AW: [ RadSafe ] Excess relative risk
Bernard L. Cohen
blc+ at pitt.edu
Wed Feb 13 10:13:59 CST 2008
John Jacobus wrote:
> Dr. Cohen,
> So how should we view your often quoted epidemiologica studies? I
> have read your papers a number of times and am impressed with your
> work. Nevertheless, not being an epidemilogist, I would really like
> to know how did you treat all the confounding factors in your studies
> if not by regression analysis? that if you think regression analysis
> is risky what other methods are there?
My treatment of confounding factors is described and justified in
great detail in my paper in Dose-Respoinse 3: 369-390; 2005. I teat
them by what I call "stratification" and in that paper, I show that it
has important advantages over multiple regression analysis. I did not
mean to demean multiple regression analysis, but I must say I am
uncomfortable in the way some epidemiologists use it to say they have
"adjusted for" confounding with an attitude that it is an "air-tight"
procedure for adjusting, leaving no room for questioning or
uncertainty.I think they should recognize that it is an imperfect
> As a reader of history, I think that quantum mechanics and relativity
> would have been formulated within the Twenty Century. While Lord
> Kelvin may have prounced that there was nothing to discover in
> physics, it was obvious that the Planck's explanations of blackbody
> radiation in 1900 lead to Einstein's paper on the photoelectric effect
> in 1905. There was a problem that needed to be solved. It is also
> clear that Lorentz was close to discovering special relativity. If
> not him, then certainly someone else.
> */"Bernard L. Cohen" <blc+ at pitt.edu>/* wrote:
> I hope this does not sound too radical: In my experience,
> epidemiologists are not *scientists* in the broad sense of that term.
> They practice a *technology* which has been "boxed" and they are not
> willing to think outside that box. For any new ideas or
> approaches, it
> is "their way or the highway"; they reject them with only the
> reasoning, or more commonly ignore them. That is not the way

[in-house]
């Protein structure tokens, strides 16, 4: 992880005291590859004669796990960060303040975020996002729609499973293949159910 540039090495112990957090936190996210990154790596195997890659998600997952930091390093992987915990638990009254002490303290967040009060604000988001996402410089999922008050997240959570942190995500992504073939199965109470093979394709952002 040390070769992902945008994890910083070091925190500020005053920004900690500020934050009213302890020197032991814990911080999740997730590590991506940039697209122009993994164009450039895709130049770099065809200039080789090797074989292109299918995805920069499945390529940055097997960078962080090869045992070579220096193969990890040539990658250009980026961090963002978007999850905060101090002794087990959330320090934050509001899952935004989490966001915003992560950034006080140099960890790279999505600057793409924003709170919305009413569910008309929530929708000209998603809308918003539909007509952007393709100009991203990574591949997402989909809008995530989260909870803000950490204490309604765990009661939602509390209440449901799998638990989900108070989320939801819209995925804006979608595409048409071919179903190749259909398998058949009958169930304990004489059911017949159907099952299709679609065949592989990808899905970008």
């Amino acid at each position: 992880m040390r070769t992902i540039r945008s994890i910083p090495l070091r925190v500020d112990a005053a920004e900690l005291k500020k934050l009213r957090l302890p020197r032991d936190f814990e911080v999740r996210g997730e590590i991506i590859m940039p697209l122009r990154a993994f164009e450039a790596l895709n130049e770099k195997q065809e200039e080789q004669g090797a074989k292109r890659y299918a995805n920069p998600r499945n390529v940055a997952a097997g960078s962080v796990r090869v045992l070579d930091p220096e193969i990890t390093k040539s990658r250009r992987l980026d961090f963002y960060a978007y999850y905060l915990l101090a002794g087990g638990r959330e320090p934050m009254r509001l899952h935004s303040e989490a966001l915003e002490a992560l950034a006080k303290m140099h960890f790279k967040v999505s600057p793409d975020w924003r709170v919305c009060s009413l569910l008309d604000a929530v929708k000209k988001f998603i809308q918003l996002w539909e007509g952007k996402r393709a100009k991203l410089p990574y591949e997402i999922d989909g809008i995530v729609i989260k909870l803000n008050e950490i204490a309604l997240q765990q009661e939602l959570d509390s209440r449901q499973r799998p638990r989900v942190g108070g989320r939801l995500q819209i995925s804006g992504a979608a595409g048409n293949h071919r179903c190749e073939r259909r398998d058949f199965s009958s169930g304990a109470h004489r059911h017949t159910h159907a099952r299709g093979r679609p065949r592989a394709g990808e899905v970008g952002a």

> have traditionally operated. If physicists operated that way, we
> never have had quantum theory, relativity, or any of the many great
> advances of 20th century physics.
> Their box has been successful in many applications, but it is prone
> to failure where statistics are marginal or where there can be
> confounding factors. They customarily treat the latter with multiple
> regression analysis which is fraught with dangers -- they call this
> "adjusting for confounding factors", factors they select with
> less than air-tight reasoning.
> If 2 or 3 epidemiologists take a position, a "consensus" forms
> without those who constitute the consensus spending any time or
> on the subject. They just don't like to think outside their box. They
> seem to have no experience in doing that.
> John Jacobus wrote:
> > One of the purposes of a skeptic is not so much to challenge as
> to present what is unknown.
> > I have been accussed of being silent. I am not an
> epidemiologist, so I have to relie on those who are recognized
> experts. (If you choose to ignore the conclusion of experts, that
> is your choice.) The consensus has been that there are no
> demonstracted effects below 100 mSv. Neither harmful or
> beneficial. All studies are individual pieces of a puzzle. To
> date, the well-known epidemiologists have reached the conclusion
> stated above. Individual studies may support your position or
> mine, but the concensus has always remained the same.
> > Your uncited comments below are interesting, but how do they fit
> in the overall study of radiation effects? I have seen some
> studies that do show negative slopes. We can all cherry pick the
> data that supports our positions, but what do the experts say?
> > Rainer.Facius at dlr.de wrote:
> > "Of course, there is no proof of negative excess risk."
> "If history teaches any lesson it is that no nation has an inherent
> right to greatness. Greatness has to be earned and continually re-earned."
> - Norman Augustine, Chairman of the National Academies Committee
> -- John
> John Jacobus, MS
> Certified Health Physicist
> e-mail: crispy_bird at yahoo.com
> Never miss a thing. Make Yahoo your homepage.
Bernard L. Cohen
Physics Dept., University of Pittsburgh
Pittsburgh, PA 15260
Tel: (412)624-9245 Fax: (412)624-9163
e-mail: blc at pitt.edu web site: http://www.phyast.pitt.edu/~blc
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